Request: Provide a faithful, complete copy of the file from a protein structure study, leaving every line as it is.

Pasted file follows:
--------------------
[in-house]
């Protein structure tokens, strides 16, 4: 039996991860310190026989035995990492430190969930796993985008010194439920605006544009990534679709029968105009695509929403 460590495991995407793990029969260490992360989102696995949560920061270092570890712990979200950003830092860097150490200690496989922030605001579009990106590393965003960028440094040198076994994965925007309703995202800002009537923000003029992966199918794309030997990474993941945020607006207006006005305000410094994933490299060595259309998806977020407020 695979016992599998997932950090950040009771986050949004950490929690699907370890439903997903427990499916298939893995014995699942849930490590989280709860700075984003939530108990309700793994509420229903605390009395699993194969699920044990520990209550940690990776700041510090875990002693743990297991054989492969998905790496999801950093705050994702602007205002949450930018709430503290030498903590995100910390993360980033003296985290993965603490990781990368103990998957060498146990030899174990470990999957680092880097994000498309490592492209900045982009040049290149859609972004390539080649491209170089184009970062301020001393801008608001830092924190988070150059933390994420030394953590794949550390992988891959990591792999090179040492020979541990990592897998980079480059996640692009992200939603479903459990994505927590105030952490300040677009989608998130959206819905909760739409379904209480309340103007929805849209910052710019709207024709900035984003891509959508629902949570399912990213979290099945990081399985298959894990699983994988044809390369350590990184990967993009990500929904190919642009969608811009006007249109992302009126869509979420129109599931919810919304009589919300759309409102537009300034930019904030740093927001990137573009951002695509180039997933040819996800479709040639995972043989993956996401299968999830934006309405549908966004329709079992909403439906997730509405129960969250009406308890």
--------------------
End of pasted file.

[in-house]
């Protein structure tokens, strides 16, 4: 039996991860310190026989035995990492430190969930796993985008010194439920605006544009990534679709029968105009695509929403 460590495991995407793990029969260490992360989102696995949560920061270092570890712990979200950003830092860097150490200690496989922030605001579009990106590393965003960028440094040198076994994965925007309703995202800002009537923000003029992966199918794309030997990474993941945020607006207006006005305000410094994933490299060595259309998806977020407020 695979016992599998997932950090950040009771986050949004950490929690699907370890439903997903427990499916298939893995014995699942849930490590989280709860700075984003939530108990309700793994509420229903605390009395699993194969699920044990520990209550940690990776700041510090875990002693743990297991054989492969998905790496999801950093705050994702602007205002949450930018709430503290030498903590995100910390993360980033003296985290993965603490990781990368103990998957060498146990030899174990470990999957680092880097994000498309490592492209900045982009040049290149859609972004390539080649491209170089184009970062301020001393801008608001830092924190988070150059933390994420030394953590794949550390992988891959990591792999090179040492020979541990990592897998980079480059996640692009992200939603479903459990994505927590105030952490300040677009989608998130959206819905909760739409379904209480309340103007929805849209910052710019709207024709900035984003891509959508629902949570399912990213979290099945990081399985298959894990699983994988044809390369350590990184990967993009990500929904190919642009969608811009006007249109992302009126869509979420129109599931919810919304009589919300759309409102537009300034930019904030740093927001990137573009951002695509180039997933040819996800479709040639995972043989993956996401299968999830934006309405549908966004329709079992909403439906997730509405129960969250009406308890």